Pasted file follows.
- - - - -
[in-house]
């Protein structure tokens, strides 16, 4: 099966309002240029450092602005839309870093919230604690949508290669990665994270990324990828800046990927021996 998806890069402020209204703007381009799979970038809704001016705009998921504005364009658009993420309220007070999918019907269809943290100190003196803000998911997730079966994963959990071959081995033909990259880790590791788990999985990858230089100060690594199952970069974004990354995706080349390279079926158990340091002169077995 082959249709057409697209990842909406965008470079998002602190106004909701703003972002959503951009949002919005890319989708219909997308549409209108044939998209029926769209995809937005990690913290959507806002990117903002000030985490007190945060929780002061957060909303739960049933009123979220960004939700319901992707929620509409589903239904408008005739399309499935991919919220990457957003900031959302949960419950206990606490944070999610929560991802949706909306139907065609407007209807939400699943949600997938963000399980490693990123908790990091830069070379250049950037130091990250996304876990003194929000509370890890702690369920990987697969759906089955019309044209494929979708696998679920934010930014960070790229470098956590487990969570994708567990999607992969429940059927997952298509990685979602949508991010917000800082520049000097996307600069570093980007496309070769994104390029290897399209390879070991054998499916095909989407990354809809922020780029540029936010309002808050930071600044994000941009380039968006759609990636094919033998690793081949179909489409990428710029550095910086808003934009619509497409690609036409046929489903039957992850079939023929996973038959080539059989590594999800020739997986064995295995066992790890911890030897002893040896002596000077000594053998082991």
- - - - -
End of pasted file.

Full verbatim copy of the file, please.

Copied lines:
[in-house]
């Protein structure tokens, strides 16, 4: 099966309002240029450092602005839309870093919230604690949508290669990665994270990324990828800046990927021996 998806890069402020209204703007381009799979970038809704001016705009998921504005364009658009993420309220007070999918019907269809943290100190003196803000998911997730079966994963959990071959081995033909990259880790590791788990999985990858230089100060690594199952970069974004990354995706080349390279079926158990340091002169077995 082959249709057409697209990842909406965008470079998002602190106004909701703003972002959503951009949002919005890319989708219909997308549409209108044939998209029926769209995809937005990690913290959507806002990117903002000030985490007190945060929780002061957060909303739960049933009123979220960004939700319901992707929620509409589903239904408008005739399309499935991919919220990457957003900031959302949960419950206990606490944070999610929560991802949706909306139907065609407007209807939400699943949600997938963000399980490693990123908790990091830069070379250049950037130091990250996304876990003194929000509370890890702690369920990987697969759906089955019309044209494929979708696998679920934010930014960070790229470098956590487990969570994708567990999607992969429940059927997952298509990685979602949508991010917000800082520049000097996307600069570093980007496309070769994104390029290897399209390879070991054998499916095909989407990354809809922020780029540029936010309002808050930071600044994000941009380039968006759609990636094919033998690793081949179909489409990428710029550095910086808003934009619509497409690609036409046929489903039957992850079939023929996973038959080539059989590594999800020739997986064995295995066992790890911890030897002893040896002596000077000594053998082991």